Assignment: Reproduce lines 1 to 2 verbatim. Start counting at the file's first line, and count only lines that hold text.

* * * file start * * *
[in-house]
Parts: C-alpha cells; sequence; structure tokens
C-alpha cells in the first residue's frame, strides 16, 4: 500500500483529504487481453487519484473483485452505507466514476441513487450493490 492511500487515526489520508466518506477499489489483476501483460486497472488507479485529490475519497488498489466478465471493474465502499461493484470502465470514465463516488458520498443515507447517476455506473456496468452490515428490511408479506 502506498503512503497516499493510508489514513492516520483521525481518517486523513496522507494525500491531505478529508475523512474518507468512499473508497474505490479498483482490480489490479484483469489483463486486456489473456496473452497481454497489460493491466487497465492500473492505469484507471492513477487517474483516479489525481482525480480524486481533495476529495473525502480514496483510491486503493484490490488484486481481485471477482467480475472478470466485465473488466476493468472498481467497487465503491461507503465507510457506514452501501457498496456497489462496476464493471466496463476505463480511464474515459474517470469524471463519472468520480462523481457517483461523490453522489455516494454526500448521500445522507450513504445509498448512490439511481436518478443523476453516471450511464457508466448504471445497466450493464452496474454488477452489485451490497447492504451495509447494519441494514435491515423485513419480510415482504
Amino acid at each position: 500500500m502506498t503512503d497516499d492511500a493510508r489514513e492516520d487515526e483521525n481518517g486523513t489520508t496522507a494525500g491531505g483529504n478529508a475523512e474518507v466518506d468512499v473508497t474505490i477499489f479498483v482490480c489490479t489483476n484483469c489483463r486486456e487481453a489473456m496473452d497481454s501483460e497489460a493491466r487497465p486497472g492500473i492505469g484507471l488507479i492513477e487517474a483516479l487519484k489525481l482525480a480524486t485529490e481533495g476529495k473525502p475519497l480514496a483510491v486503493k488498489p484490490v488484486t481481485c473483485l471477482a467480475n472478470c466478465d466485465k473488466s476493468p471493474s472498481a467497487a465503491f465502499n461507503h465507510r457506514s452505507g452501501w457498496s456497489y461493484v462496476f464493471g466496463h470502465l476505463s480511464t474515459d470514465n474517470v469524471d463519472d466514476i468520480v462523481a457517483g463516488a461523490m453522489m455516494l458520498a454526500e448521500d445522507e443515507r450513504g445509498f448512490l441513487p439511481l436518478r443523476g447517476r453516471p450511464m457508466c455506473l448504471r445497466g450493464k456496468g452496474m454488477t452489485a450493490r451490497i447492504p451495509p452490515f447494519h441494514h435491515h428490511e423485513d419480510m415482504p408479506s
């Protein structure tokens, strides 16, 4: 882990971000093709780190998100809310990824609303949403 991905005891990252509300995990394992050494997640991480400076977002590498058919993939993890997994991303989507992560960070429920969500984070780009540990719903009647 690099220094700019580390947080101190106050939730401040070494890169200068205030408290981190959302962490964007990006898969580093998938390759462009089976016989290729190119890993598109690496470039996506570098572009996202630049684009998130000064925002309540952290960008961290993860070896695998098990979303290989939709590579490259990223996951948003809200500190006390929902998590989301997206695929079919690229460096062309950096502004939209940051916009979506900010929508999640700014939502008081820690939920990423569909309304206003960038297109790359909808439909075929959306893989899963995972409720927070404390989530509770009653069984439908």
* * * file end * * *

[in-house]
Parts: C-alpha cells; sequence; structure tokens